Application layering (app layering) is a technology for delivering virtual applications that run in layers separate from a virtual desktop, but interact with the operating system and other apps as if they are installed natively on the base image.
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Application layering allows IT to install, update and manage applications independent of the base images for users' virtual desktops. This allows organizations to deploy fewer, or even just one golden image, rather than deploying separate base images for each department or user group. Delivering layered apps separately from the virtual desktop's OS reduces the amount of time IT spends on image management and makes it easier to update or patch applications immediately.
Application layering uses a Microsoft virtual hard disk (VHD) or VMware virtual machine disk (VMDK) located on a network file share to make the apps accessible to users. App layering tools use filters based on criteria such as user groups or locations to determine which layers to make available to each user. The layered apps are assigned to users' virtual desktops when they log in and run alongside the host OS with native interoperability, even though they are not installed within the virtual image.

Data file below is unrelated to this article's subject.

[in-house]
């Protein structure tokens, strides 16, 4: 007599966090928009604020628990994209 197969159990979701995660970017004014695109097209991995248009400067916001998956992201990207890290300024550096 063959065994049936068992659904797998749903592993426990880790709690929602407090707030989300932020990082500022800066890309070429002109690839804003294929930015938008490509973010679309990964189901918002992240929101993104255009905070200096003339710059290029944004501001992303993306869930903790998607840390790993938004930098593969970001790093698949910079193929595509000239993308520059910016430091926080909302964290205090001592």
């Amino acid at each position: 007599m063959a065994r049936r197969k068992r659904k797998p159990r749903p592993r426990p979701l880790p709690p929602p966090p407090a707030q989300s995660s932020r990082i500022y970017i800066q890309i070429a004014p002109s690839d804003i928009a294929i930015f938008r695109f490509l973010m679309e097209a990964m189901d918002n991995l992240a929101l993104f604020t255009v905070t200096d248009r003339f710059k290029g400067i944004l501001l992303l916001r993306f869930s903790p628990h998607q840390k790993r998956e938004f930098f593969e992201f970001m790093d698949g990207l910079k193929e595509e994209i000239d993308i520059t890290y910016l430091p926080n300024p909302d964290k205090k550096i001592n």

In most use cases, application layering does not serve as a direct replacement for app virtualization products such as Microsoft App-V and VMware ThinApp. App layering is for applications that need to communicate with device and kernel drivers, plug-ins or other applications, whereas app virtualization tools can deliver applications that are incompatible with the host OS or other apps.
Examples of app layering tools include Citrix AppDisk, VMware App Volumes, Liquidware Labs FlexApp and Unidesk. AppDisk is only compatible with the Citrix XenApp and XenDesktop virtualization platforms, but IT can use App Volumes, FlexApp and Unidesk with VMware Horizon, Microsoft Remote Desktop Session Host, XenApp or XenDesktop.